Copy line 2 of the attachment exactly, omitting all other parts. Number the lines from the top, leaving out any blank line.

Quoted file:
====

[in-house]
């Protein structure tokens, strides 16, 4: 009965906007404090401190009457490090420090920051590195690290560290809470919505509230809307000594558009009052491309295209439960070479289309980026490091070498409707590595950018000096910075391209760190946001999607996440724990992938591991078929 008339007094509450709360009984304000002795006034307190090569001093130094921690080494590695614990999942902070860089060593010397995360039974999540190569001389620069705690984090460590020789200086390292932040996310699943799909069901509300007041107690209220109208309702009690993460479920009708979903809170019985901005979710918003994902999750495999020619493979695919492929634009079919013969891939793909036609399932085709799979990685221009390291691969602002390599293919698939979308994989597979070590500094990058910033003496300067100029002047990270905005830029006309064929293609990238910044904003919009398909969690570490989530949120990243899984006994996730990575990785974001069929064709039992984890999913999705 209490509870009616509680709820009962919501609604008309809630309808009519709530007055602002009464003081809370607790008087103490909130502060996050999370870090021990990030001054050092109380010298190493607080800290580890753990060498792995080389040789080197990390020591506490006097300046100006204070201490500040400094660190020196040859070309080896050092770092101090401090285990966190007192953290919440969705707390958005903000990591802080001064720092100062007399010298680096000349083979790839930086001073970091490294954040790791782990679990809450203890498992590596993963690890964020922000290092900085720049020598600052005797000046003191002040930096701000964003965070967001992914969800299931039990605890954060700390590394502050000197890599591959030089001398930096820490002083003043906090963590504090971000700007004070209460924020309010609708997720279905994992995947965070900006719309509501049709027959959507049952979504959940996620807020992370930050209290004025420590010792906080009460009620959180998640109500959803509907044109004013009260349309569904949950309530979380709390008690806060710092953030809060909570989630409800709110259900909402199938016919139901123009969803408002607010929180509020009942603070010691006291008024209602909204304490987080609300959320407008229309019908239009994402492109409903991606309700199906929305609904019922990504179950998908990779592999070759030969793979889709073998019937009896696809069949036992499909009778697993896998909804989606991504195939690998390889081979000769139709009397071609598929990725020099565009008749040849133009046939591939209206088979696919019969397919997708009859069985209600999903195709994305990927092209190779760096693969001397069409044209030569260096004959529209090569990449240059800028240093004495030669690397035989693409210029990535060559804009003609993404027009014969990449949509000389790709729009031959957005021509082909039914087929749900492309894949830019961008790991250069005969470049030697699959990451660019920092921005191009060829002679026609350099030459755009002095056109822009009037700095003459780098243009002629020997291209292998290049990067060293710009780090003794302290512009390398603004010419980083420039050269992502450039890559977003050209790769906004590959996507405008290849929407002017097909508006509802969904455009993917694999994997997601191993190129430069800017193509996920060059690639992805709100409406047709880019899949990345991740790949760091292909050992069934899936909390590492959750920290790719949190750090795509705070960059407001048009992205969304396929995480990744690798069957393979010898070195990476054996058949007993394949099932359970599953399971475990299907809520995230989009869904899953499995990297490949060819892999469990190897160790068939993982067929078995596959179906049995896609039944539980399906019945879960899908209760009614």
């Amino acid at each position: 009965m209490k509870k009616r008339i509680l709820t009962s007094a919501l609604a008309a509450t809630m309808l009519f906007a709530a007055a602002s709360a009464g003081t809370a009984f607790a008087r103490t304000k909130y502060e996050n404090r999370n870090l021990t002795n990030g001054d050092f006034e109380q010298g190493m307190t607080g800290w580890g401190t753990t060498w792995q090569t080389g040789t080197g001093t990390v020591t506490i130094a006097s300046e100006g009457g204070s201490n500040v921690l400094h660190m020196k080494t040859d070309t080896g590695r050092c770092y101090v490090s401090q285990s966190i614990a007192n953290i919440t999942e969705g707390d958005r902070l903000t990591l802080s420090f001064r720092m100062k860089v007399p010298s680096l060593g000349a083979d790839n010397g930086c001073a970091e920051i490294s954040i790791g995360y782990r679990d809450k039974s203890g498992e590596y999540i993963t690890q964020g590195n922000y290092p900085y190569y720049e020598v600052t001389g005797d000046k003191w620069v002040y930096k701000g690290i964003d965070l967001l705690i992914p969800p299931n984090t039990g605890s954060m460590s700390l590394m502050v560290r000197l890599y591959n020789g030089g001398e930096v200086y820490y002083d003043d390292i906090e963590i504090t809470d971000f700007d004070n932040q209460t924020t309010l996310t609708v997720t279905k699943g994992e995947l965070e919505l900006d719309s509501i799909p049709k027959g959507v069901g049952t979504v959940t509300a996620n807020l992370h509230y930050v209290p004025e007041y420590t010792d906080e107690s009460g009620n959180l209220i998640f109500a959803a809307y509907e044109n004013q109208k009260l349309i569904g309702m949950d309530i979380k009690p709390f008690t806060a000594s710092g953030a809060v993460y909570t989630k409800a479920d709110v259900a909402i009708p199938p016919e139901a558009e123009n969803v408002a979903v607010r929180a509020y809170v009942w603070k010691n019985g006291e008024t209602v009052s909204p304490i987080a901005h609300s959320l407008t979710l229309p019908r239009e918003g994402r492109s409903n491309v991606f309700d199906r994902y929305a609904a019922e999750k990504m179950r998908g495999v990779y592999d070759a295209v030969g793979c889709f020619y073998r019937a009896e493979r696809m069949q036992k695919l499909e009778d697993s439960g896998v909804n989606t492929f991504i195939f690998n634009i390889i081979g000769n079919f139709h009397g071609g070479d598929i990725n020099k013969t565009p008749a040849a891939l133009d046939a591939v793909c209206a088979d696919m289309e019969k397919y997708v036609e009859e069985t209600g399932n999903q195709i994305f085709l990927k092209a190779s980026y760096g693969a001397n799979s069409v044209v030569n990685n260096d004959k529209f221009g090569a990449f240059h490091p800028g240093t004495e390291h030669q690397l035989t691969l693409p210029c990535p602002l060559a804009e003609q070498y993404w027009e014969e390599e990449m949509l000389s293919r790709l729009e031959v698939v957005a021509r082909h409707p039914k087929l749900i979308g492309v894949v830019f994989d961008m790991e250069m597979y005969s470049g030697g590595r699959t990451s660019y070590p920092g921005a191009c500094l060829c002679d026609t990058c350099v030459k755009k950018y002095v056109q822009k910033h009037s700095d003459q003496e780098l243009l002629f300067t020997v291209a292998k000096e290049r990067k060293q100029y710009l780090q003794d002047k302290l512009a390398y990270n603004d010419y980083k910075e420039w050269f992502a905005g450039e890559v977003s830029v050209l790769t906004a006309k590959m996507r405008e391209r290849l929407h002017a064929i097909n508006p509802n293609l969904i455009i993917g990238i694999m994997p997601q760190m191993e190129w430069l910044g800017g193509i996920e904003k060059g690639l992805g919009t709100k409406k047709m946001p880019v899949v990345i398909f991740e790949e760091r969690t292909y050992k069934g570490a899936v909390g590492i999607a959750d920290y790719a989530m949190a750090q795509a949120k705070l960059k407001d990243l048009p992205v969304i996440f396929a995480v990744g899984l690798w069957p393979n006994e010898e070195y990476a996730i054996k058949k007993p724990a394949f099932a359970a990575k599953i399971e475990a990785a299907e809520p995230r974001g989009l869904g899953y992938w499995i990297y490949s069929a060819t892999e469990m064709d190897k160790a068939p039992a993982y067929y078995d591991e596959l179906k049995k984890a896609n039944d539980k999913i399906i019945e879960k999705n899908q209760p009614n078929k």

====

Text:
């Protein structure tokens, strides 16, 4: 009965906007404090401190009457490090420090920051590195690290560290809470919505509230809307000594558009009052491309295209439960070479289309980026490091070498409707590595950018000096910075391209760190946001999607996440724990992938591991078929 008339007094509450709360009984304000002795006034307190090569001093130094921690080494590695614990999942902070860089060593010397995360039974999540190569001389620069705690984090460590020789200086390292932040996310699943799909069901509300007041107690209220109208309702009690993460479920009708979903809170019985901005979710918003994902999750495999020619493979695919492929634009079919013969891939793909036609399932085709799979990685221009390291691969602002390599293919698939979308994989597979070590500094990058910033003496300067100029002047990270905005830029006309064929293609990238910044904003919009398909969690570490989530949120990243899984006994996730990575990785974001069929064709039992984890999913999705 209490509870009616509680709820009962919501609604008309809630309808009519709530007055602002009464003081809370607790008087103490909130502060996050999370870090021990990030001054050092109380010298190493607080800290580890753990060498792995080389040789080197990390020591506490006097300046100006204070201490500040400094660190020196040859070309080896050092770092101090401090285990966190007192953290919440969705707390958005903000990591802080001064720092100062007399010298680096000349083979790839930086001073970091490294954040790791782990679990809450203890498992590596993963690890964020922000290092900085720049020598600052005797000046003191002040930096701000964003965070967001992914969800299931039990605890954060700390590394502050000197890599591959030089001398930096820490002083003043906090963590504090971000700007004070209460924020309010609708997720279905994992995947965070900006719309509501049709027959959507049952979504959940996620807020992370930050209290004025420590010792906080009460009620959180998640109500959803509907044109004013009260349309569904949950309530979380709390008690806060710092953030809060909570989630409800709110259900909402199938016919139901123009969803408002607010929180509020009942603070010691006291008024209602909204304490987080609300959320407008229309019908239009994402492109409903991606309700199906929305609904019922990504179950998908990779592999070759030969793979889709073998019937009896696809069949036992499909009778697993896998909804989606991504195939690998390889081979000769139709009397071609598929990725020099565009008749040849133009046939591939209206088979696919019969397919997708009859069985209600999903195709994305990927092209190779760096693969001397069409044209030569260096004959529209090569990449240059800028240093004495030669690397035989693409210029990535060559804009003609993404027009014969990449949509000389790709729009031959957005021509082909039914087929749900492309894949830019961008790991250069005969470049030697699959990451660019920092921005191009060829002679026609350099030459755009002095056109822009009037700095003459780098243009002629020997291209292998290049990067060293710009780090003794302290512009390398603004010419980083420039050269992502450039890559977003050209790769906004590959996507405008290849929407002017097909508006509802969904455009993917694999994997997601191993190129430069800017193509996920060059690639992805709100409406047709880019899949990345991740790949760091292909050992069934899936909390590492959750920290790719949190750090795509705070960059407001048009992205969304396929995480990744690798069957393979010898070195990476054996058949007993394949099932359970599953399971475990299907809520995230989009869904899953499995990297490949060819892999469990190897160790068939993982067929078995596959179906049995896609039944539980399906019945879960899908209760009614």